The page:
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“This Is Our New Normal”: Sisolak Promises New COVID-19 Mitigation Plan

Moments ago, Governor Steve Sisolak (D) admitted, “This is our new normal.” Indeed, as COVID-19 continues to rage across Nevada and the U.S., Sisolak promised a new heightened enforcement system to better protect workers, consumers, and other Nevadans while better targeting businesses he considers “bad actors”.

So how exactly will it work? Well, it sounds like state leaders are still working to figure it out as they’re finalizing the new rules.

So where do we stand today?
COVID-19, Sisolak
Photo by Andrew Davey

On one hand, Nevada’s COVID-19 stats weren’t looking quite as scary going into this past weekend as they were earlier this month. Yesterday’s reported one-day test positivity rate was “only” 11.6%, though Nevada Health Response notes that this may be due to previously unprocessed test results finally being recorded into the system. And today, it’s jumped back to 17.2%, over triple the WHO’s recommended 5% test positivity benchmark for safe reopening. This, in turn, has Nevada’s cumulative test positivity rate inching back up to 9.9%, almost breaching the WHO’s 10% recommended maximum test positivity rate for any possibility of safe reopening.

Still, we’ve seen a downtick in hospitalizations and deaths in the last five days. However, this downtick comes after we experienced our deadliest stretch of COVID-19 since mid-May. Also, this still means 90 more deaths in the past week, with Nevada’s official COVID-19 death toll reaching 739. And even with the last few days taken into account, Covid Act Now still has Nevada’s infection rate at 1.08, and our daily new cases still average 32.9 per 100,000.

Even with last week’s brief dip, The New York Times still found that Nevada suffered the nation’s fourth highest increase in COVID-19 caseload in the last two weeks, just behind the Gulf Coast states of Louisiana, Mississippi, and Alabama. According to Worldometers, the U.S. has suffered just over 4.4 million COVID-19 infections (overall) and just over 150,000 deaths.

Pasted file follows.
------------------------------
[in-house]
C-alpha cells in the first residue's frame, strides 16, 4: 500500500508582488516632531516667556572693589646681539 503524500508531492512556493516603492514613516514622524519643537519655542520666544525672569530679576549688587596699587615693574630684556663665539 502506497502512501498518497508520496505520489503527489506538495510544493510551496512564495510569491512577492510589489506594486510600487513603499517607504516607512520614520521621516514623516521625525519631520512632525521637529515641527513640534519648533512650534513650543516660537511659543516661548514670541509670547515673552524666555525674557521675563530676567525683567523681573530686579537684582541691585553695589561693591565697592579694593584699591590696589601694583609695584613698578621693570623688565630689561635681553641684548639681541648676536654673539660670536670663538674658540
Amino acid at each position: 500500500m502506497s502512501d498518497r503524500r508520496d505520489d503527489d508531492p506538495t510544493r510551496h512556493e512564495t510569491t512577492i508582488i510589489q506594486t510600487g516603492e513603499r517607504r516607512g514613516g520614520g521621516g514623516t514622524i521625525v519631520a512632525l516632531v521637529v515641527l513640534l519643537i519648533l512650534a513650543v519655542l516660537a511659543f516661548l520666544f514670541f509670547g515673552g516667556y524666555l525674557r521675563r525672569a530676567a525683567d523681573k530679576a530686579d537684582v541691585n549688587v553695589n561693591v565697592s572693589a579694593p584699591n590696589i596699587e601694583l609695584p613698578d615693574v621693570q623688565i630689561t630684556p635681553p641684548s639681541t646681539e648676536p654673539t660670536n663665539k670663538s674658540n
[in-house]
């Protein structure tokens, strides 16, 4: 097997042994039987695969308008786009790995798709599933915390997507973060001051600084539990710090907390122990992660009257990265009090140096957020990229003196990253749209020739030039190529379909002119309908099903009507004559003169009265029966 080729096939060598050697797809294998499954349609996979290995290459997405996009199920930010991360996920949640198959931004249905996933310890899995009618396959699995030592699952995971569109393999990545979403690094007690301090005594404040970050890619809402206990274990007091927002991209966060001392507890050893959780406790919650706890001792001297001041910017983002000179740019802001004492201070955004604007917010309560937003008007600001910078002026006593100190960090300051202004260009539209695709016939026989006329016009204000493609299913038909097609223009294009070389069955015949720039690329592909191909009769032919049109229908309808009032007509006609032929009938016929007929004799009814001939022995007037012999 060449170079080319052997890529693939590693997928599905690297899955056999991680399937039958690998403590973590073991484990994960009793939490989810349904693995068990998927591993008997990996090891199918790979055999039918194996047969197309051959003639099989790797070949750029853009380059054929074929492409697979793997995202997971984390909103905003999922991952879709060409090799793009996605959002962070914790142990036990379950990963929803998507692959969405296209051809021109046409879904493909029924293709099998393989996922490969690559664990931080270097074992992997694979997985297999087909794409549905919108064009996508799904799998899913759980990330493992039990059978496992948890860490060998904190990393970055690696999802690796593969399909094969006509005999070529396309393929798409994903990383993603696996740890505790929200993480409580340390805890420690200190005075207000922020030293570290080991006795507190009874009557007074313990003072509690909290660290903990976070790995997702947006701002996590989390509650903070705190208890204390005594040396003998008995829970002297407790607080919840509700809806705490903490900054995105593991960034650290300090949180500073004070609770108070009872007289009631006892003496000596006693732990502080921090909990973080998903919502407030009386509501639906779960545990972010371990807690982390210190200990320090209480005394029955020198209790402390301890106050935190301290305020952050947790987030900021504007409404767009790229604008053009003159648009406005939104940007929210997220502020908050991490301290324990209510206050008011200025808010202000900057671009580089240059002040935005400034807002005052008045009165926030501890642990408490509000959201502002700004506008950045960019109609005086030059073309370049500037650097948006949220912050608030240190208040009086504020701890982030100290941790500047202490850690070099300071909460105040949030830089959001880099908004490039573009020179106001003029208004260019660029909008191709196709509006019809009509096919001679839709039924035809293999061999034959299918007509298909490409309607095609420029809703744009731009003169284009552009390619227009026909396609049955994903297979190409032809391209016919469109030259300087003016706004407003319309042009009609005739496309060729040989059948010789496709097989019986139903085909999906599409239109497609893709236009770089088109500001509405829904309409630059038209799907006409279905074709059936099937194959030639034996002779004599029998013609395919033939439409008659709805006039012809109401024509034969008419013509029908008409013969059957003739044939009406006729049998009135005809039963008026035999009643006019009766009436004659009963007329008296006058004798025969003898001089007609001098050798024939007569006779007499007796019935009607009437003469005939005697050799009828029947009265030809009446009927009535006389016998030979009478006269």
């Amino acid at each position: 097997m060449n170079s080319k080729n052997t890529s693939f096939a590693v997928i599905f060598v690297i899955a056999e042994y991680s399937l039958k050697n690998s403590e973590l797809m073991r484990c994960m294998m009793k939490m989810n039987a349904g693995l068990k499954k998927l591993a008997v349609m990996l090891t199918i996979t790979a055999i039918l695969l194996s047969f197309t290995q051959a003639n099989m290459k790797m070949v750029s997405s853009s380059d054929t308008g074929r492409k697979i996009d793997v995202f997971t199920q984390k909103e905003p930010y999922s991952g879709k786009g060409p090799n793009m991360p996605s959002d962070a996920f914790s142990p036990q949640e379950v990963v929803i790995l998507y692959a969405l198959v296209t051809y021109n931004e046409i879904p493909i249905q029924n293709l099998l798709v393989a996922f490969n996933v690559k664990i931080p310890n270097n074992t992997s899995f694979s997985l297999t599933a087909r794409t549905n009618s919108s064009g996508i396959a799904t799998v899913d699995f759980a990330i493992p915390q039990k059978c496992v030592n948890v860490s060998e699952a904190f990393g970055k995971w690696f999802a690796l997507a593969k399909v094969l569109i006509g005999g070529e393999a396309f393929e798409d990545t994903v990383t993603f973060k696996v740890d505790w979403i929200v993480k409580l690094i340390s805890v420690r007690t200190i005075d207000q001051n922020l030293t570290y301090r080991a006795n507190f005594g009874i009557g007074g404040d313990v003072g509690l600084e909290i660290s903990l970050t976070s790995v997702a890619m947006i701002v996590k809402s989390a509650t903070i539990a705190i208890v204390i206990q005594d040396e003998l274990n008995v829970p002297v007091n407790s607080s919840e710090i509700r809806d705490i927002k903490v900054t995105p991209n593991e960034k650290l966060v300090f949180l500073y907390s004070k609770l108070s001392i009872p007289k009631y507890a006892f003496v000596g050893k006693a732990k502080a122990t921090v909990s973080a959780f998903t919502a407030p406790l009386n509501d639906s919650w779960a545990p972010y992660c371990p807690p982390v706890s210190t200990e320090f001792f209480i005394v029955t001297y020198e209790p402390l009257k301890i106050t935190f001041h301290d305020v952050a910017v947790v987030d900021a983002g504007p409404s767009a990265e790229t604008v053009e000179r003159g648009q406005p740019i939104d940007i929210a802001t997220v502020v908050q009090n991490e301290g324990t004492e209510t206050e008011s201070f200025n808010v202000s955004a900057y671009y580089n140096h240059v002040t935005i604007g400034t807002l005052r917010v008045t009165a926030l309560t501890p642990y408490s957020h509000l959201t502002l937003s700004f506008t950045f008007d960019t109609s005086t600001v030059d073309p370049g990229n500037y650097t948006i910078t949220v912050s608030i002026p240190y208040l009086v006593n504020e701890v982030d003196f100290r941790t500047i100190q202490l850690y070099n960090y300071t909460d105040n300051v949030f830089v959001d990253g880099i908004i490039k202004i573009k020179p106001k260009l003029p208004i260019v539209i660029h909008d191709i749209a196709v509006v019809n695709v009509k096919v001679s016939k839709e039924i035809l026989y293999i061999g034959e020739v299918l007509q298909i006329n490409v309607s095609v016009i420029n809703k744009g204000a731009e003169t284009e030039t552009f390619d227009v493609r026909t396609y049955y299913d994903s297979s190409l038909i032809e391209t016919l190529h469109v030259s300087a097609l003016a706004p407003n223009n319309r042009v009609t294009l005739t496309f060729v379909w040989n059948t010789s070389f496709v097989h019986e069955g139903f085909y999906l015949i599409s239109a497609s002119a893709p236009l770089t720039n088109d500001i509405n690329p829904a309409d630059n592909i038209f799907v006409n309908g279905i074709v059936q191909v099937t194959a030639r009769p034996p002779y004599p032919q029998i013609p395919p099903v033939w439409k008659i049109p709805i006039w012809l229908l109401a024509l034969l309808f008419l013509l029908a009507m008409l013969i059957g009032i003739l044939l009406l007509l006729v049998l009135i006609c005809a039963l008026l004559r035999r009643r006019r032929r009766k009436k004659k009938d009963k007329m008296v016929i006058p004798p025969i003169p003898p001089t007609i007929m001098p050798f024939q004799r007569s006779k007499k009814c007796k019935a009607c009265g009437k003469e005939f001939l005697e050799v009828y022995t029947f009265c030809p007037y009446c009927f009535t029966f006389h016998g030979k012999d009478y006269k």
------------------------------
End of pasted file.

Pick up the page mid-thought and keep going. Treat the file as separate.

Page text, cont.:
“No more phases: In an effort to create more predictability, we’re moving away from phases.”
– Governor Steve Sisolak
Sisolak, COVID-19
Photo provided by the Office of Governor Steve Sisolak

While Covid Act Now still lists Nevada’s infection rate at 1.08, Sisolak opened tonight’s press conference with the declaration that the state’s infection rate has finally dropped to 0.99 according to the state’s official data. If that’s the case, then it’s no longer a sure bet that each new COVID-19 infection leads to at least another new infection. From there, Sisolak proclaimed, “Thanks to all of you, progress has been made.”

However, Sisolak also acknowledged the rest of the stats that continue to paint a grimmer picture. As a result, Sisolak ordered heightened restrictions (including bar closures) to remain in place for Clark, Elko, Nye, and Washoe Counties while allowing Humboldt, Lander, and Lyon Counties to reopen all their bars and return to full “Phase Two” reopenings.

But then, Sisolak made this announcement: “One of my main goals has been to create a system of long-term mitigation programs. […] No more phases: In an effort to create more predictability, we’re moving away from phases.”